Investigational drug as effective as CAR T cell therapy in Lymphoma
Delhi: A new investigational immunotherapy Mosunetuzumab is as effective as the complex cell therapy -- CAR T therapy -- to achieve remission in patients with B-cell non-Hodgkin lymphoma (NHL) that have become resistant to multiple therapies.
Mosunetuzumab (Genentech/Roche) is a full-length, fully humanized immunoglobulin G1 (IgG1) bispecific antibody targeting both CD3 (on the surface of T cells) and CD20 (on the surface of B cells). It works by redirecting T cells to engage and eliminate malignant B cells. This monoclonal antibody engages T cells and directs their cytotoxicity against B cells. It is an antibody that uses the patient's T cells to perform what is done by a CAR T cell.
In CAR T therapy a patient's T cells (a type of immune system cell) are changed in the laboratory so they will attack cancer cells. T cells are taken from a patient’s blood.
Non-Hodgkin's lymphoma is cancer that originates in the lymphatic system, the disease-fighting network spread throughout the body. In this type of cancer, tumors develop from lymphocytes — a type of white blood cell. Non-Hodgkin's lymphoma can begin in the: 1) B cells or 2) T cells. There is a need for improved treatments for relapsed or refractory (R/R) NHL patients. Options are particularly limited for patients with B-cell NHLs who are R/R to CAR-T therapies or for whom a delay in effective therapy precludes this approach.
Stephen J Schuster, University of Pennsylvania, Philadelphia, PA, and colleagues presented the findings at the 61st American Society of Hematology Annual Meeting and Exposition in Orlando (Abstract #6).
GO29781 is an open-label, multicenter, Phase I/Ib, dose-escalation and expansion study of M in R/R B-cell NHL. Data is presented from Group B, in which M is administered with step-up dosing on Days 1, 8, and 15 of Cycle 1, and then as a fixed-dose on Day 1 of each subsequent 21-day cycle (maximum 17 cycles). Outcome measures include the best objective response rate (ORR) by revised International Working Group criteria, maximum tolerated dose (MTD), and tolerability.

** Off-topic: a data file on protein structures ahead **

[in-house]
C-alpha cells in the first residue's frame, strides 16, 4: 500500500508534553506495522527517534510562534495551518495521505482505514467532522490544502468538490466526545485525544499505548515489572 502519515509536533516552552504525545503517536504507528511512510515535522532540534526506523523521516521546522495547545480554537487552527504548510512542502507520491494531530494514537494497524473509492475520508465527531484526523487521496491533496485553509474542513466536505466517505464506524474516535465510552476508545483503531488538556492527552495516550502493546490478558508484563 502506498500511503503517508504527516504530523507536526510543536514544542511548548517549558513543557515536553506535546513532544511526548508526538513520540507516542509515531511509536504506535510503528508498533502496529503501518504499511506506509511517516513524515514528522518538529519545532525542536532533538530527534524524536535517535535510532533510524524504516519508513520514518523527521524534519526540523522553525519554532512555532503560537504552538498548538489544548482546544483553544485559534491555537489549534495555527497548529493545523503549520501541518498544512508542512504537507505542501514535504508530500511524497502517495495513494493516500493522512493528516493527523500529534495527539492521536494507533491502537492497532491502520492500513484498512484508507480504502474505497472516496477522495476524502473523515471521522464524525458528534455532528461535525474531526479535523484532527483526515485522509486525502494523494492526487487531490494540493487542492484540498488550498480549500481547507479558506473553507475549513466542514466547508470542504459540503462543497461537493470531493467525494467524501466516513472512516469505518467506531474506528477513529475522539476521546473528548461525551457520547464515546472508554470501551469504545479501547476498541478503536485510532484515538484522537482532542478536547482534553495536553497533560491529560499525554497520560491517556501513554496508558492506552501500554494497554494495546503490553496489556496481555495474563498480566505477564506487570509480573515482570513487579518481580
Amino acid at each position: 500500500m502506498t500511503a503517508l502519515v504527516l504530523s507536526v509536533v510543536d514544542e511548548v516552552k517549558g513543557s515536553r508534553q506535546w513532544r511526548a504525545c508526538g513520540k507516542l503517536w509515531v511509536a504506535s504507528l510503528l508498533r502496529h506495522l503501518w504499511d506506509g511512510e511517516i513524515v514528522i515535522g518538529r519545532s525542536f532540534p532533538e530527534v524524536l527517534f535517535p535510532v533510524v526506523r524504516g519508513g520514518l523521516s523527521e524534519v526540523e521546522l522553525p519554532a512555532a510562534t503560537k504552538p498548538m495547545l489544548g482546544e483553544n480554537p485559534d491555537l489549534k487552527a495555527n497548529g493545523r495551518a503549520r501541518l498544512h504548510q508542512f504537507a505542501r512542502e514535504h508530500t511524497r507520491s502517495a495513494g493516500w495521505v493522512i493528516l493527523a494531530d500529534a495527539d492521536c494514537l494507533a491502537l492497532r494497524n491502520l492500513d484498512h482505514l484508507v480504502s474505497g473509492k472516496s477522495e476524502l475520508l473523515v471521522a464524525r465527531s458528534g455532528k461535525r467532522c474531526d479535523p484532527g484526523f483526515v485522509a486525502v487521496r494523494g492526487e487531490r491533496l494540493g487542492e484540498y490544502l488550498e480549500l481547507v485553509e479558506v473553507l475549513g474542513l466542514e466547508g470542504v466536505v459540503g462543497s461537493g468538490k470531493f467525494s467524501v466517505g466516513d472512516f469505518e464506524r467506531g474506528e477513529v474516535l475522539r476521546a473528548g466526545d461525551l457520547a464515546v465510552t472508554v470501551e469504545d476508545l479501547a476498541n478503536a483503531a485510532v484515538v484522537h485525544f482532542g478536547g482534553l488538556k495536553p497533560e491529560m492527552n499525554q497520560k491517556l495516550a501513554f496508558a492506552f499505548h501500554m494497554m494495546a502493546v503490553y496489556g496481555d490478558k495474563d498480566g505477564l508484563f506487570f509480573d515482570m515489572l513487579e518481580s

Key findings of the study include:
- As of June 4, 2019, 218 pts in Group B had received any amount of M. Indolent NHL (iNHL) pts (n=72) were mainly follicular lymphoma (FL, n=69).
- Aggressive NHL (aNHL) pts (n=141) were mainly diffuse large B-cell lymphoma (DLBCL, n=87) or transformed FL (trFL, n=29). Median prior systemic therapies was 3 (range: 1–14).
- Twenty-three pts had prior CAR-T therapy (12 DLBCL, 6 trFL, 5 FL), and 16 were efficacy evaluable (7 DLBCL, 5 trFL, 4 FL).
- ORR and complete remissions (CR) rates were 43.8% (7/16) and 25.0% (4/16, 2 DLBCL and 2 FL), respectively.
- Expansion of previously administered CAR-Ts after M administration was detected by quantitative PCR, in line with the mechanism of action of M.
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"There is still a large need for new treatments in relapsed or refractory cases since some patients fail CAR T and others are too sick to wait for cell manufacturing," Schuster said. "One of the benefits of this treatment is that it's 'off-the-shelf,' meaning it does not need to be manufactured for each patient." Mosunetuzumab is an antibody designed to bind to two specific receptors on tumors cells. Just as CAR T therapies in lymphoma target a receptor called CD19, mosunetuzumab binds to CD20 as well as a natural receptor on T cells, one type of immune cell. Patients receive the therapy infusion over several months.
Mosunetuzumab not only can kill cancer but also that it may help re-engage CAR T cells and boost the effect of the prior CAR treatment," Schuster said. He notes the further study is needed to confirm this and to determine when in the course of treatment mosunetuzumab may be most effective. Cytokine-release syndrome (CRS), atoxicity known to be associated with cellular therapies, was reported in 29 percent of patients in this study. Only three percent required treatment with tocilizumab. Four percent of patients also reported moderately severe neurologic side effects.
Schuster said that while these findings are encouraging, they need to be confirmed by larger, randomized trials. He also notes that longer follow-up of patients on the current trial will ultimately provide more information on the durability of responses.
The study was presented at the American Society of Hematology (ASH) 2019 Annual Meeting on December 8, 2019.